As Wanjiku and other victims continued the search for their loved ones, traders sat with gloomy faces contemplating an uncertain future.
Kennedy Otieno sat across the river facing the embers still visible on the scene, palm on his chin. The amber could be the piece of wood he had stayed late on Wednesday to finish designing for a client who wanted a five-seater sofa set.
“He gave a down payment of Sh20,000 yesterday. He was to come back with the remaining Sh10,000 next week, as he picks his furniture. But it is all in the ash now,” said Otieno, a father of two.
Inside Otieno’s shop was a power-saw and a plane, tools he had used to start his shop two year ago. All that is now gone.
There was tension at the scene as Regional Commander Kang’ethe Thuku announced that more victims had succumbed to their injuries at KNH.
“So far, 15 people have been confirmed dead after suffering burns and chocking on poisonous fumes. Five died on arrival at KNH, among them four children and a woman,” said Thuku.
Thuku said they had set up a multi-agency committee to investigate the cause of the fire, which razed down 17 structures.
Acting KNH CEO Thomas Mutie said the hospital had received 70 causalities, among them 17 children.
Mutie said 41 patients were admitted, five of them in the Intensive Care Unit with burns above 30 per cent.
At KNH, some relatives arrived as early as dawn wanting to be granted access to see their kin, but had to wait until noon.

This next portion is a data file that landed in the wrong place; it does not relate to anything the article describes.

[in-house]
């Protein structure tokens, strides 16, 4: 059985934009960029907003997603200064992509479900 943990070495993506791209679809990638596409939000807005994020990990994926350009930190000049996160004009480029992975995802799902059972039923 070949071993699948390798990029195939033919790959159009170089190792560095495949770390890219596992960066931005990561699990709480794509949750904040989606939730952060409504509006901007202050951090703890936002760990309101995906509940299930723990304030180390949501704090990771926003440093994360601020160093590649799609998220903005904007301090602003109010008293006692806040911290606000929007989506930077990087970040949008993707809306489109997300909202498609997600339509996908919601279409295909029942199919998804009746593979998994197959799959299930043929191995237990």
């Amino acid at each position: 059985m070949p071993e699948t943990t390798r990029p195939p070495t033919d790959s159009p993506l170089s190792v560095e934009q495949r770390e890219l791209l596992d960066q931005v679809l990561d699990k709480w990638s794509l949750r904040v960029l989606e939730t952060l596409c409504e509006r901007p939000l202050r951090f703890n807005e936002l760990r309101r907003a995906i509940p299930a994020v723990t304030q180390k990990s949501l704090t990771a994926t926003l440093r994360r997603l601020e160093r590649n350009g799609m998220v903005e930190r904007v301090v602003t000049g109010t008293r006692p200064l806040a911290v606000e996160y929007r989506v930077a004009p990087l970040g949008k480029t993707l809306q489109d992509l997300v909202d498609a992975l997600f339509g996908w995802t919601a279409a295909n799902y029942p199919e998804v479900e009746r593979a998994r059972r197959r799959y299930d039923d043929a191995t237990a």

Goodwill Emmanuel arrived at the hospital at 5:30am, anxious to see his sister and other family members.
Even though Emmanuel got reports that his sister and brother-in-law were stable, their child was pronounced dead on arrival.
"One of the doctors called me and told me that the baby did not make it to the hospital alive, but my sister and her husband are okay, though they have injuries," Emmanuel said.
He said the parents were still unaware of this and that he was afraid to tell them because he did not know how they would react.
Seated beside him was Betty Kaveke, who left four children in her house in Gikomba that evening as she went to work. Two of the children were hers and the rest her sister’s.
She decided to spend the night where she was because it was late, and she was sure the children were safe.
“They had had their supper by the time I was leaving the house,” Kaveke said. The eldest is 14-years-old, the rest are five, four and two.
By 11am yesterday, only the 14-year-old was confirmed to be alive. "Three children were unconscious and by now I don't know if they are alive. I lost everything in the fire," said a tearful Kaveke.
The patients taken to KNH were 28 male and 42 females. The first patient was received at 3am.
Simon Ithae, the Head of Communications at KNH, said patients were being managed for shock, burns and smoke inhalation.
[Report by Gloria Aradi, Akello Odenyo, Anyango Otieno and Farrel Ogolla]